In honor of Fandom Fic Rec Days (today through the twelfth), I wanted to give a more in-depth assessment of some of my favorite fics and why you should read them, too. So many words that I put it under the cut.
Also, if you haven’t read the space between, you might want to do that. It’s a fluffy little extra that might make you happy before reading this insanity.
All my love to all the people who have drawn fanart for me. You have seriously made my day and I smile like an idiot for HOURS. I swear. <3
ALL MY LOVE TO KATE daughterofthestars08 for betaing this chapter for me AND for the little surprise at the end. I <3 KATE. This chapter is a monster and I finally splitted it up because it seemed like it was NEVER GOING TO END.
I posted it now because I’m getting my wisdom teeth out later and I’ll probably be high on painkillers and won’t actually function on the computer. (Or I might start highblogging. Who knows.)
was settling into the crowded living room as usual. Alya stepped out of the
kitchen, holding several bowls filled with delicious snacks.
31 Days of Final Fantasy - Day 14: Favorite Cutscene
Every gamer has that one scene that had a tremendous impact on your life. It’s that one scene that will never fail to make you cry no matter how many times you see that scene over and over again. Seeing this scene well over 30 times and being reduced to tears as I did today while screen capping in order to make this post, the Final Fantasy X Ending Cutscene is the one cutscene out of any game that I have ever played in my life that turns me into an utter mess. I remember that I stared at the screen after it ended, numbed by the emotions that overtook my entire being that had accumulated from the magical experience I had with Final Fantasy X that had changed me forever. I remember that I kept crying for a total of 5 hours because it was the first time that a scene – and a game for that matter, had affected me so deeply.
Tidus and Yuna are the Final Fantasy couple that take first place in my heart, and seeing them have to part in such a tragic way rendered me heartbroken and crying into the palms of my hands. Not to mention that I had actually seen this ending before playing the game out of curiosity, and I still could not stop the tears from falling as I could not stop Tidus from disappearing no matter how much I wished I could. Final Fantasy X is not just a game to me, but a personal treasure that saved me during a time that I had no passion or drive for anything in life. It taught me how to love. I grew to love the entire cast as if they were my own family. I felt their happiness and their pain on this life-changing journey, and I felt Yuna’s pain as she watched Tidus leave.
It always gets to me how Tidus only said, “Goodbye” because he did not want to make it harder for anyone, including himself. His last words were that farewell along with an apology to Yuna for not being able to show her Zanarkand. The first part of the scene is set to make you cry, and it won its goal for it made me cry pretty damn hard from when Yuna runs to be in Tidus’ arms, only to fall to the ground because he was already fading. The Ending Theme playing in the background makes this scene even more tragic because it’s such a beautiful and heartbreaking masterpiece and each time that you listen to it, you’re bound to remember this ending.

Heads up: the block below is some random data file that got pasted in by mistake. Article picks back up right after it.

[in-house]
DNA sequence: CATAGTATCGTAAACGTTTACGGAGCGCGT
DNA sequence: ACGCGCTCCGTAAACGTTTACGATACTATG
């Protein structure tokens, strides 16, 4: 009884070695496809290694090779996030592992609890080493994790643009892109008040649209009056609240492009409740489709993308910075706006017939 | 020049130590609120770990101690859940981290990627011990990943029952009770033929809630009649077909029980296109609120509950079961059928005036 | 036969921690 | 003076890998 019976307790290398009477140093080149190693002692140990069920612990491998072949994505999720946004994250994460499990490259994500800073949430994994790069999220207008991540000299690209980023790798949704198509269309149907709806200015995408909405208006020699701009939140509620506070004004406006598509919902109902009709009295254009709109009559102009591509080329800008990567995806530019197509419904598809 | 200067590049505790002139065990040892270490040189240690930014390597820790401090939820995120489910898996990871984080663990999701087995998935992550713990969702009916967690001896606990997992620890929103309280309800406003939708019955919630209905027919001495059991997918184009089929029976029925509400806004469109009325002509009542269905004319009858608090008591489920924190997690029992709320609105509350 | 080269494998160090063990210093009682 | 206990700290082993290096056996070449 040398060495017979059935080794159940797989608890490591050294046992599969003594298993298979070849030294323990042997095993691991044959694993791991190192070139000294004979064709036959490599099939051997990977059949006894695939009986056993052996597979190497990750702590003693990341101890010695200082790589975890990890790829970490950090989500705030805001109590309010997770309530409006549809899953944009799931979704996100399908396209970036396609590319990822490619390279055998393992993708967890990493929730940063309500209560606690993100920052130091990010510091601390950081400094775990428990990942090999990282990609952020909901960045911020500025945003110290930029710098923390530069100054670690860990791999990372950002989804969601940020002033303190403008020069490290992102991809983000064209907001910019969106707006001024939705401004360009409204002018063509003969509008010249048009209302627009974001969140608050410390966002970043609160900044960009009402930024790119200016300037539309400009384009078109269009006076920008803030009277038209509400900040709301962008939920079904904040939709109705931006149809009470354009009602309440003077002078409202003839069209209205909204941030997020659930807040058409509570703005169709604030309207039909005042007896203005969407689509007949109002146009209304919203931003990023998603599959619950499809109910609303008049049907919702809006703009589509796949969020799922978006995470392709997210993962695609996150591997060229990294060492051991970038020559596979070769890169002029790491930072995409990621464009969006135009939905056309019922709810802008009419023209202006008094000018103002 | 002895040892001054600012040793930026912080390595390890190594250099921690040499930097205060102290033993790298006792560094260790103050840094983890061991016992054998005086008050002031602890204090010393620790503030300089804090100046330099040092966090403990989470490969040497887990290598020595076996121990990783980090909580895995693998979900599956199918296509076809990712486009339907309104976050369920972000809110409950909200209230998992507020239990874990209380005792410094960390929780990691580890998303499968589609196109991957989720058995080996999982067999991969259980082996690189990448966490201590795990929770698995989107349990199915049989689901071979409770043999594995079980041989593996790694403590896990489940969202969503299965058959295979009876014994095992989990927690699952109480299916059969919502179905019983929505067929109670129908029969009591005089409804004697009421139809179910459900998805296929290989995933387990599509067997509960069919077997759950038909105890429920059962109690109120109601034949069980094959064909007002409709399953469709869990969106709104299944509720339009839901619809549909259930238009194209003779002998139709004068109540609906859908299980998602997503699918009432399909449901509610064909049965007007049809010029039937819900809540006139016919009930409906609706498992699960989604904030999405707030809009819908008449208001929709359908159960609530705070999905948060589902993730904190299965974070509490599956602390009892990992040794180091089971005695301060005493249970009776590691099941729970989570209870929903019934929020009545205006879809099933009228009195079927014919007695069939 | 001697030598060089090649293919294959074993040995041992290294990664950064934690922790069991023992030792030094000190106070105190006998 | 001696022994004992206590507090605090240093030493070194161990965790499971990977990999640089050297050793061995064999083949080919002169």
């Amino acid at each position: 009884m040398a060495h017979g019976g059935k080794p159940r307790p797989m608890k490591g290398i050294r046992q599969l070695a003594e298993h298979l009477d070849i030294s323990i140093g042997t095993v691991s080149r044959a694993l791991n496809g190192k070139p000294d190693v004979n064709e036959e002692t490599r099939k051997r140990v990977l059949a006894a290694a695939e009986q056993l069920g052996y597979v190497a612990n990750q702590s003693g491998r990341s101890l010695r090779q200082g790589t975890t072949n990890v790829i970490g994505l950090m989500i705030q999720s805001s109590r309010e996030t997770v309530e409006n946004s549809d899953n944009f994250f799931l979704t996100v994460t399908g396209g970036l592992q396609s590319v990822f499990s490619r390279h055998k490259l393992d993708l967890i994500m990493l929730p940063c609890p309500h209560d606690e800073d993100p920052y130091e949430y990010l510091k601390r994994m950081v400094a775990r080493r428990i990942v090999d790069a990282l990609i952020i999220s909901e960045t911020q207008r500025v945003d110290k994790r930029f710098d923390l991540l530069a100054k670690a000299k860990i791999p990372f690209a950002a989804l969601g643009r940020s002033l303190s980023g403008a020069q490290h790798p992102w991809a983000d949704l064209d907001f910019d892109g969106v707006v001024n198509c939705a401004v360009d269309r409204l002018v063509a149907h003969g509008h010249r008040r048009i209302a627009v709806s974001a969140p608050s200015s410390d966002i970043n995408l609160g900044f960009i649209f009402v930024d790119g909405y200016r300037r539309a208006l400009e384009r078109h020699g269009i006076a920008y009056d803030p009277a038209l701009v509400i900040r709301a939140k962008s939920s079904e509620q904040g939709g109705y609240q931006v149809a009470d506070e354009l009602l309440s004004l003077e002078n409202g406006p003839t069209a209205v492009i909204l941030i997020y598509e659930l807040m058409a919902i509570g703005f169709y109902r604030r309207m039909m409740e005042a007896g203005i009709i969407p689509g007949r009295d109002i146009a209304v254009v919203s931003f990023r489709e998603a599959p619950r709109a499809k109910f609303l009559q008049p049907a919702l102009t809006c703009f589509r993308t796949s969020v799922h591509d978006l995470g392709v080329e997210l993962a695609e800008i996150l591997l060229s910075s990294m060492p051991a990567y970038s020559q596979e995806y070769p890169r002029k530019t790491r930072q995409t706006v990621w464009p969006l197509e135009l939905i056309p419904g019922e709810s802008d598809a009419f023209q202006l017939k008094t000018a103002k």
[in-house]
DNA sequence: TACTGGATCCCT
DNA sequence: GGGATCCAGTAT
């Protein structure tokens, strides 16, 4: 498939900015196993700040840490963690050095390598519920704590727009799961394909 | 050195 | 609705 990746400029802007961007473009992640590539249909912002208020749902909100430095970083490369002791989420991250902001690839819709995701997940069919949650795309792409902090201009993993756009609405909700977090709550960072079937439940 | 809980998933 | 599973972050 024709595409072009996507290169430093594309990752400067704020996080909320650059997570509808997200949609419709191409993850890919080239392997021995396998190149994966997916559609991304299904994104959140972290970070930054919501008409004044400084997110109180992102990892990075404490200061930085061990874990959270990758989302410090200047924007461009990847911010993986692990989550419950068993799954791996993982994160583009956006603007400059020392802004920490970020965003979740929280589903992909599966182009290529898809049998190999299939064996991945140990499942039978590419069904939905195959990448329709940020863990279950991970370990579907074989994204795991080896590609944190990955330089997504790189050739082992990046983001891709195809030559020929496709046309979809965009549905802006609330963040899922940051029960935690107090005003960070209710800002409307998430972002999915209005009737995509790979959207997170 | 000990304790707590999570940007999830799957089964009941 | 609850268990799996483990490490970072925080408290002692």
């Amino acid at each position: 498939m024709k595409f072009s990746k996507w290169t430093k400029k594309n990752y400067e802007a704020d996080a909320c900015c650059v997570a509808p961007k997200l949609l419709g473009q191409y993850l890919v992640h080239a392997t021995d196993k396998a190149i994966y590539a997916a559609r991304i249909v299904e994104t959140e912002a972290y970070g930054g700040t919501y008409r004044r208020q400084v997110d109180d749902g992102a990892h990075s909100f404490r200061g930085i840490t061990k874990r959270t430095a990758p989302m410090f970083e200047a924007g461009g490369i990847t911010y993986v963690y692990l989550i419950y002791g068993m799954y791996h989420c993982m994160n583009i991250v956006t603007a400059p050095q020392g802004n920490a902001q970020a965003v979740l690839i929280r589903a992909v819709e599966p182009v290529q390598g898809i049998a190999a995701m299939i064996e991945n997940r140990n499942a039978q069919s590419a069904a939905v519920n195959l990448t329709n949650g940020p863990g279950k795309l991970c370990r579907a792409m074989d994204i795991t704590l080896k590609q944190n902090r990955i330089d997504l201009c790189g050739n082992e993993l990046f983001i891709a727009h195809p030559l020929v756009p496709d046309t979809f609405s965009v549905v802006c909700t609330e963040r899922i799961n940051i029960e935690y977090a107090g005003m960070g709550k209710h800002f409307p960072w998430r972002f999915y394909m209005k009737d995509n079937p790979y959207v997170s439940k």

The scene entirely embodies the relationship of Tidus and Yuna. It was selfless, no words were really needed to express their profound love for each other, and it displayed how both of them had transformed. Yuna found something she loved and had a passion for, and she chased after him because she didn’t want to let him go. She changed from just accepting what life threw at her and the circumstances she was given into someone who possessed the determination to pursue her own dreams and bring about change with her own hands. Tidus grew from a somewhat spoiled and childish boy into a man who placed his loved ones before himself and said his farewells until the very end when there was no time left. And at the very end, he overcomes the difficulties he had with his father and gives him a high-five, reflecting how he matured.
And then the scene after that makes all fans’ hearts break, with Yuna whistling on the docks because Tidus told her, “Just whistle and I’ll come running. I promise.” She then proceeds to tell all of Spira the victory that has been accomplished, but does not forget to ask them to honor the sacrifices that were made to get to where they are now. She does not, and will not forget the man who gave himself up to save all of Spira. While all of Spira may not know of his existence and the sacrifices he made for them, Yuna and her companions know. They know of Tidus, star player of the Zanarkand Abes, who embarked with them on a journey to defeat Sin despite knowing along the way that it would bring about his end. She remembers him while smiling up at the sky because of the strength and happiness that he brought into her life, for that was the best way to honor the great person that he was.
“Just one more thing. The people and the friends that we have lost…or the dreams that have faded…never forget them.”
Hi Pear! You are so amazing and helpful and I'm hoping you could offer me some advice. How to you get motivated to write when you really don't feel up to writing? I try to write something every day, but some days I am emotionally drained and I just want to scroll through tumblr instead of writing even a few lines. I like writing, just some days i feel I can't. Do you have any wisdom to offer me? Thank you so much for taking the time to answer this and for being great :)